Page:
Indians punch playoff ticket with Angels' loss

Indians punch playoff ticket with Angels' loss

CLEVELAND -- There were no popping corks or players wearing protective goggles at Progressive Field on Thursday night. The champagne celebration will be reserved for the expected division crown.

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Hours after Cleveland extended its American League-record winning streak to 22 wins with a 3-2, 10-inning walk-off victory over the Royals, the Indians reserved a spot in the 2017 postseason. That is the first step toward the Tribe's goal of returning to and winning the World Series, and it was clinched when the Astros defeated the Angels in Anaheim.

"I'm going to keep saying it: It's a testament to this team," Indians starter Josh Tomlin said. "You play every out like we do, you pitch like we do, you do the little things like we do, practice like we do, everything we do, we do it together and we do it to try to be good.

Indians are 'Feeling 22'

"I think that's just a testament to the hard work that we've done throughout the course of the year to be able to clinch this year or clinch this homestand. It'd be nice to do it in front of our home fans. I don't think we got to do that at all last year."

No, last season's run to the World Series involved a series of celebrations within cramped clubhouses.

The Indians clinched the AL Central a year ago in Detroit and then sealed home-field advantage for the AL Division Series against the Red Sox while in Kansas City. In the playoffs, the Indians won their ALDS while on the road in Boston, and then clinched the AL pennant in Toronto.

With their win over Kansas City -- a victory delivered via a walk-off double by Jay Bruce -- the Indians lowered their magic number to three to clinch a second straight AL Central title. With three games left in this series against the Royals, that gives the streaking Tribe a chance to spray champagne at home.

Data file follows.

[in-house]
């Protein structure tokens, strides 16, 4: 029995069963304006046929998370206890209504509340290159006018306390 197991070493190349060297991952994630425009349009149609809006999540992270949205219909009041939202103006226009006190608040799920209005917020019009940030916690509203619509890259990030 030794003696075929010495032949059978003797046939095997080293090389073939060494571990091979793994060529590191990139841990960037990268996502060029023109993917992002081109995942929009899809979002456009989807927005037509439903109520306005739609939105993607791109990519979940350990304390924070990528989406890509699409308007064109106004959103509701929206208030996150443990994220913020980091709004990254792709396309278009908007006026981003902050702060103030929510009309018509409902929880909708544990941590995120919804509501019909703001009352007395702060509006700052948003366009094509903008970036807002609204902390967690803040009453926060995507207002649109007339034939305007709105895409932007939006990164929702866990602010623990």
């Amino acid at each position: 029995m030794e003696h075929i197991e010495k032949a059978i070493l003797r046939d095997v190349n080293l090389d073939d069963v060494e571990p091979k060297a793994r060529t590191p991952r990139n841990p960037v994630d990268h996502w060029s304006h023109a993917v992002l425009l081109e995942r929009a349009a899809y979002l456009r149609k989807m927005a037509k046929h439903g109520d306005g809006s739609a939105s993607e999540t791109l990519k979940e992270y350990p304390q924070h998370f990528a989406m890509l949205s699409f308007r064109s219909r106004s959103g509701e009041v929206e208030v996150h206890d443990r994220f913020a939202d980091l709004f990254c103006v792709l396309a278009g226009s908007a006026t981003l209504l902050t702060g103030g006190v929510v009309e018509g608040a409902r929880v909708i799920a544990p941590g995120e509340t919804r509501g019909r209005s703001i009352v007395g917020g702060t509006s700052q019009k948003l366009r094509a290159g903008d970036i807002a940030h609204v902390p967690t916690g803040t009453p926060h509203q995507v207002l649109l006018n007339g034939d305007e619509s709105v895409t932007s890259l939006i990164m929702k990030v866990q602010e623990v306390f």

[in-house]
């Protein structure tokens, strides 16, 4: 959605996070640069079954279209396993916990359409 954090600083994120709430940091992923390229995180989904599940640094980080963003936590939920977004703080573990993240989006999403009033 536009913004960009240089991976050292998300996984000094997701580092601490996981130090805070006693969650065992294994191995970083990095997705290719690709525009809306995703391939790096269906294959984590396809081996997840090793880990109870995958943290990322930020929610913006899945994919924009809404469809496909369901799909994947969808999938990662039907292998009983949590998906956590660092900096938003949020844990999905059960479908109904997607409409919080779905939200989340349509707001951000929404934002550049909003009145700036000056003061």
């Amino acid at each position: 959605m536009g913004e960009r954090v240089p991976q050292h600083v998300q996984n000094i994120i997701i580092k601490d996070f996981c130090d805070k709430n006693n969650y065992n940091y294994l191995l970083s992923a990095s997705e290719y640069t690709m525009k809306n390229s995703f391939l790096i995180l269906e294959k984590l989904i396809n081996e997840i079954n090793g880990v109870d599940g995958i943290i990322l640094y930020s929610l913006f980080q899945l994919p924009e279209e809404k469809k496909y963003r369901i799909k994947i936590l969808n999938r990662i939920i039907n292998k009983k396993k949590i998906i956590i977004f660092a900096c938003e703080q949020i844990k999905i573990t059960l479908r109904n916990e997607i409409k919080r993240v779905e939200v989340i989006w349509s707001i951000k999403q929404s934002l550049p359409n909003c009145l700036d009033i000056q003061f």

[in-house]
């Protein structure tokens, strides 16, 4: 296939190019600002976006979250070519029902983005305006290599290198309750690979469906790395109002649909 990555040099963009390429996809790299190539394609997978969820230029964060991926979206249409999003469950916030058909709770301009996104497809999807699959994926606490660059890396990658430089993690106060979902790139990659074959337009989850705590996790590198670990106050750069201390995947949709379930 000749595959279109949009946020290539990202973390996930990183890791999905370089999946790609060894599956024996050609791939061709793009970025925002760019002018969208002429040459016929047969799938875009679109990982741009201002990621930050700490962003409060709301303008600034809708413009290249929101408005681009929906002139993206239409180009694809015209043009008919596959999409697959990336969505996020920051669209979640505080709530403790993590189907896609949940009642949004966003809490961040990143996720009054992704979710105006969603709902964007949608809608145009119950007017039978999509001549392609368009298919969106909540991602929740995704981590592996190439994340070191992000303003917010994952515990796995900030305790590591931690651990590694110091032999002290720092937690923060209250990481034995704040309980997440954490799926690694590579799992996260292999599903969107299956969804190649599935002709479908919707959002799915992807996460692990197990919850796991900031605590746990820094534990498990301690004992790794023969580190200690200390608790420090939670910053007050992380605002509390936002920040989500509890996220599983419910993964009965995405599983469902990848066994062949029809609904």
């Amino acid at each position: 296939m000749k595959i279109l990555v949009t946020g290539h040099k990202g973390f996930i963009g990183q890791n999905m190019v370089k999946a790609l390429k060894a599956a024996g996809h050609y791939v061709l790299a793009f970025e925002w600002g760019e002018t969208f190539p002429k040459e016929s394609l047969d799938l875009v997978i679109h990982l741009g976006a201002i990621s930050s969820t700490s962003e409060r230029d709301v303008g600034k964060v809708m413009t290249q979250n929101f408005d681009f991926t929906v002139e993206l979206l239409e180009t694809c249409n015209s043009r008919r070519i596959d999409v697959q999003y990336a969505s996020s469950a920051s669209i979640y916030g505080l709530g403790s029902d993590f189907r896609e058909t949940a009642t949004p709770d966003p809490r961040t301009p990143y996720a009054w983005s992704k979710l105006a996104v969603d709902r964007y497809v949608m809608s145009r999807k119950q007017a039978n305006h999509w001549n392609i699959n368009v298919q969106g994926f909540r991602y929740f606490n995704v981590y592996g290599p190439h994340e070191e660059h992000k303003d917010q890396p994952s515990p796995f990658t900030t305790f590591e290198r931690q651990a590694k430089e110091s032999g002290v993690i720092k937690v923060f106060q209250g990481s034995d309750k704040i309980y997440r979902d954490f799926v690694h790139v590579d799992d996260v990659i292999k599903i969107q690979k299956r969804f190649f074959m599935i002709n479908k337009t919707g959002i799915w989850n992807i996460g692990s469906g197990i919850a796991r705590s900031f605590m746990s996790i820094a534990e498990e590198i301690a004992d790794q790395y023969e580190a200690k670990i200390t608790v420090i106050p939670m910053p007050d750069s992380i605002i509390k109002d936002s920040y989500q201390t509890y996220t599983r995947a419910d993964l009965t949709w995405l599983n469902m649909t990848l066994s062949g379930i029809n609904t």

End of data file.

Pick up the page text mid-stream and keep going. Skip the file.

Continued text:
That would certainly be rewarding for the Indians, who have been in awe of how their fans have turned these recent games into postseason-like settings. It is mid-September, but thanks to The Streak -- a run that trails only the MLB-record 26-game stretch by the 1916 New York Giants -- it has felt like October.

"They're fun games to play," Indians manager Terry Francona said. "The atmosphere, it kind of felt like a playoff game and that's invaluable."

Francona on making history

The rest of the AL postseason field still needs to be set, but it is not too early to peek ahead at the schedule.

The AL Wild Card Game will take place on Oct. 3 and will be aired by ESPN. Both ALDS pairings will begin on Oct. 5 and will be broadcast by either MLB Network or FS1. The ALCS is then set to start on Oct. 13, with FOX or FS1 carrying those games. The World Series, which the Indians lost in seven games to the Cubs last fall, is scheduled to begin on Oct. 24.

As things currently stand, the AL-leading Indians would host the winner of the AL Wild Card Game.

The fact that Cleveland has the AL's top seed right now is remarkable. Consider that the Indians were 14 games back of the AL West-leading Astros as recently as July 22. On that date, Cleveland was 50-45 and also three games behind the AL East-leading Red Sox for the right to host the ALDS that features the league's No. 2-3 seeds. Helped by their 22-game streak, the Tribe has gone 41-11 since to take over the top seed.

With Thursday's win, Cleveland also pulled within 3 1/2 games of the idle Dodgers for baseball's best record, which can net home-field advantage in the World Series.

"Hopefully we're just getting started here," Bruce said. "People are going crazy. It's a playoff atmosphere. We're trying to get the best record in baseball. So, we have a lot to play for, and I think it's the perfect combination for a team that's so far up [in the standings]. And I think everybody understands that, so it's huge."

Jordan Bastian has covered the Indians for since 2011, and previously covered the Blue Jays from 2006-10. Read his blog, Major League Bastian, follow him on Twitter @MLBastian and Facebook. This story was not subject to the approval of Major League Baseball or its clubs.